Jellyfish Lake Philippines
If you have ever heard about Palau in Indonesia, then you probably are familiar with their Jellyfish lake. If not, then it’s for sure that you will put it on your bucket list.
Palau is the most beautiful place in Indonesia because it holds a rare attraction that lures visitors every year. It is the Palau jellyfish lake.
Those who are wondering as to where is jellyfish lake in Palau- it is in the Eil Malk, Rock islands, Palau.
This lake is the home for millions of jellyfish. There are two types of species living in the jellyfish lake Palau- Golden and Moon.
The typical jellyfish flow with the current without any directions to follow. However, the golden jellyfish floats across the lake back and forth every day.
Whilst the lake is the centre of attraction in Palau; is situated within the most isolated ecosystem. The jellyfish lake Philippines linked to the ocean through cracks and tunnels in the limestone rocks of a primitive Miocene reef.
Jellyfish Lake Age
Based on the thickness and depth of the lake it is estimated that the jellyfish lake Palau is 12,000 years old. The rising sea level has gotten to the point where it started filling the lake gully, and it took place 12,000 years ago.
Lake Jellyfish Species
The golden jellyfish are so closely related to the spotted jellyfish that occupy nearby lake. They are so similar that they obtain half part of their food from symbiotic algae and half food from zooplankton.
However, the golden jellyfish are different from the spotted jellyfish in many aspects, i.e. morphologically, behaviorally and physiologically.
The golden jellyfish doesn’t have as many spots on their exumbrella as the spotted jellyfish, and also the amount of clubs in their body has receded.
Michael Dawson, a marine biologist, suggested that the golden jellyfish that lives inside Palau Jellyfish Lake should be categorised as the subspecies of the spotted jellyfish inhibiting in the close by lakes.
The species is not yet been identified and is unknown. Alongside he also proposed that the jellyfish that’s living in 4 other Palauan lakes were exclusive enough to earn recognition as rare subspecies.
The scientific name for the moon jellyfish is known as Aurelia Aurita by Hammer. Nevertheless, since the 1981 report of the genetic testing of Aurelia’s specimens,
it indicated that besides the three named species of Aurelia there are another other six cryptic species in the Aurelia subdivision. The three of the cryptic species that discovered was from Palau.
Before you start thinking of going scuba diving with these species in the jellyfish lake in Palau, then I’m afraid you might have to tell you to scrap that thought out of your mind.
Because the scientist warns that the population of the jellyfish is in danger and slowly these species are getting extinct. Also, the deeper anoxic surface of the lake contains hydrogen sulphide, which is extremely poisonous to humans.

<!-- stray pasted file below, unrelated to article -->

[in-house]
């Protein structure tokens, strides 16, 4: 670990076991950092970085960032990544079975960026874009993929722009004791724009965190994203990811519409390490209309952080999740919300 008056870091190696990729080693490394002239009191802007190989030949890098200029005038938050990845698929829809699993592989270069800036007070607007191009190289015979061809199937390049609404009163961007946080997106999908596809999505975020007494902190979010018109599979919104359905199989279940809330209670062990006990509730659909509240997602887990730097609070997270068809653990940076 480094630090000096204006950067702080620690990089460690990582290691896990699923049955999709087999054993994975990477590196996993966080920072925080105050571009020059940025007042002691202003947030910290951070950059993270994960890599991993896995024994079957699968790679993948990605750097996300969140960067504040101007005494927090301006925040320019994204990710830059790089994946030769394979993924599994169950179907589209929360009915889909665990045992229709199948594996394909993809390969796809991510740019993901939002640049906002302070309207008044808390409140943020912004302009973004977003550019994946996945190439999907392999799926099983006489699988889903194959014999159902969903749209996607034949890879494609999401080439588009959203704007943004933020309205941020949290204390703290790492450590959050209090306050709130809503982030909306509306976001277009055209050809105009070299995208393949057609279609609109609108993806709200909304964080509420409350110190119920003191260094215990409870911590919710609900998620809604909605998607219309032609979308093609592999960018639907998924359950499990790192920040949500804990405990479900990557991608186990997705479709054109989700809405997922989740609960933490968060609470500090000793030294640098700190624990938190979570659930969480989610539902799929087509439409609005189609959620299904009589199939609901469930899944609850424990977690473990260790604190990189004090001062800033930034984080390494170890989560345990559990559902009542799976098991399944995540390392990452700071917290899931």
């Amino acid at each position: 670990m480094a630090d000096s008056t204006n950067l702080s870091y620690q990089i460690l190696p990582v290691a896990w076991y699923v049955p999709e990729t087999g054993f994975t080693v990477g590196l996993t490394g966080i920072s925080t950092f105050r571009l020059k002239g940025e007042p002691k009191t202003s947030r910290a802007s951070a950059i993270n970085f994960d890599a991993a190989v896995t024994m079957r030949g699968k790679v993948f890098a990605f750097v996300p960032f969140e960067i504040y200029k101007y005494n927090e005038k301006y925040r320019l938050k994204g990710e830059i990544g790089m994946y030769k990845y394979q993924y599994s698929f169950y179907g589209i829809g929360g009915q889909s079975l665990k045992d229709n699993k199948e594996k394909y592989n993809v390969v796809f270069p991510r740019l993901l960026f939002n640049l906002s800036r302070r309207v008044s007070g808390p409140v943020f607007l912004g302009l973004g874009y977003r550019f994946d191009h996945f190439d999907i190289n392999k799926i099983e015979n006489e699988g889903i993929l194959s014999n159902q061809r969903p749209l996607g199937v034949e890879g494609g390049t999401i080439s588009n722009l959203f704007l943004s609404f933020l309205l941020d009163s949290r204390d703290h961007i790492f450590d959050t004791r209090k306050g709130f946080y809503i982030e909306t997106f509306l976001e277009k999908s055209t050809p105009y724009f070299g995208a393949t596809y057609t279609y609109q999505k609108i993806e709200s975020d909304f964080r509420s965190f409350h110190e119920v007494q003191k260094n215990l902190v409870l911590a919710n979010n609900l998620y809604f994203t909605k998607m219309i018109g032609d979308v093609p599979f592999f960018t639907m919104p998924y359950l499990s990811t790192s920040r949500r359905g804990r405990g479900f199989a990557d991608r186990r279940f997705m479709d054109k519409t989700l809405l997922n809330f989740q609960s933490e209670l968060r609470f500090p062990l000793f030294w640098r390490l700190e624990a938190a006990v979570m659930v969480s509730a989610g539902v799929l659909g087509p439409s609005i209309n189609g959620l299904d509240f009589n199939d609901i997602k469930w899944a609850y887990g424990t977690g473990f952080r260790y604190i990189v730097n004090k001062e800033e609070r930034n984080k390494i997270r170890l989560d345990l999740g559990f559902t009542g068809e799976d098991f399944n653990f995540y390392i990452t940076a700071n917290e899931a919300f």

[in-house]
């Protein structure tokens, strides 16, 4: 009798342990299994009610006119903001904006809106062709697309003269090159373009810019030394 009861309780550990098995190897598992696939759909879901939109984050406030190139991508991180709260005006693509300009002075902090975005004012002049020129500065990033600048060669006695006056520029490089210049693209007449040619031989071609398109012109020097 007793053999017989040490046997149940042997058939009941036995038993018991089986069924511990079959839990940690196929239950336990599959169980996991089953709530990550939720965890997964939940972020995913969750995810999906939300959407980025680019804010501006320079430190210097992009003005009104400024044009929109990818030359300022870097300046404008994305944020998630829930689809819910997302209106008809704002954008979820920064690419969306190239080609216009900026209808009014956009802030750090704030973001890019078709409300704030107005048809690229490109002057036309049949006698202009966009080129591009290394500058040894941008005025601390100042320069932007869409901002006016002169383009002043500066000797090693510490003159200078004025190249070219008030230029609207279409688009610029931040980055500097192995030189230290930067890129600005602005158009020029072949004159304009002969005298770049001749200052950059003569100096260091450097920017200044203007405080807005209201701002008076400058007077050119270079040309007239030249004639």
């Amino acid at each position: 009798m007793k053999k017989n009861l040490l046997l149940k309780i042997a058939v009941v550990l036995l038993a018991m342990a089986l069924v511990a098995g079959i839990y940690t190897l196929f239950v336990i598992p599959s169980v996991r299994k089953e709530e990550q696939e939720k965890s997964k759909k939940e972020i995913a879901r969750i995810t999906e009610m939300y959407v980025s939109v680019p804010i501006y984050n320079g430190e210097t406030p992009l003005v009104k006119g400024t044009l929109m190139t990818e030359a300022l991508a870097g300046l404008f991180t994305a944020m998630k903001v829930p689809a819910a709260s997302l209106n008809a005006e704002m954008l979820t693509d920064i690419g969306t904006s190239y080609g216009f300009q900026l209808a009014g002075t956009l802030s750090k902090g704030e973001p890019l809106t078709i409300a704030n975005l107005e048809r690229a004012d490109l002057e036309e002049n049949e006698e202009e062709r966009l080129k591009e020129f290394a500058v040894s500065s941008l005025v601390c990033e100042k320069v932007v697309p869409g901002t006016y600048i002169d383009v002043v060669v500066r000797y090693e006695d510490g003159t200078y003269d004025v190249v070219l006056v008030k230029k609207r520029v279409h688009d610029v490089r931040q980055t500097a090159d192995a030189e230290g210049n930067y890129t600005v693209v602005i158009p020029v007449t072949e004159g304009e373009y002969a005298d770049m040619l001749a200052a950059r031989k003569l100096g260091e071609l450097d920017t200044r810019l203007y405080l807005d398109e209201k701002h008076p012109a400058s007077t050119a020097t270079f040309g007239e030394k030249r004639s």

Freshwater Jellyfish Lake
The freshwater jellyfish are as small as the size of a penny, pellucid and slimy blobs that occupy lakes, streams, rivers and ponds in Pennsylvania. In the freshwater jellyfish lake, they do bite people.
However, their stingers are very tiny which doesn’t infiltrate human skin. The scientific name for the freshwater jellyfish is Craspedacusta Sowerby, and they categorised under an invasive species. Other biologists like Sarah Stahlman put them in a non-native species department.
Irrespective of their classification, the Ontario ministry of natural resources & forestry reported last year that the Lake Erie seems to have been invaded by the freshwater jellyfish in Lake Erie & Lake St. Claire.
According to biologist Sarah Stahlman, the freshwater jellyfish are fond of slow moving and still waters. And these species are of two forms; Polyp forms & Hydromedusa form.
She explained further about these two forms as Polyp form wouldn’t recognise by humans as they can be asleep in sediment for the longest of time. They seem to be more in the eastern zone of the US.
However, in Pennsylvania, they are all over the place. It depends upon the temperature. You’d see Hydromedusa more on the warmer temperature waters.
These jellyfish lives at the bottom of the lake as polyps which consider as an early stage in the species life cycle. Scientists are optimistic that if the lake’s situation improves, a new generation of the Hydromedusa would produce.
Most of the researchers and authorities deduced that the freshwater jellyfish lake doesn’t raise any threat to humans. Though, few experts urged that the future of the lake’s unique ecosystem might be in jeopardy due to climate changes.
Regardless of these claims and significant news, I would recommend that one should go and explore the jellyfish lake Indonesia before they get extinct entirely.
Keeping in mind that the tourists can no longer swim with the golden jellyfish, Kakaban Island came with an alternative to Palau where it offers its tourist to swim with four different species of jellyfish that have developed without any stingers.
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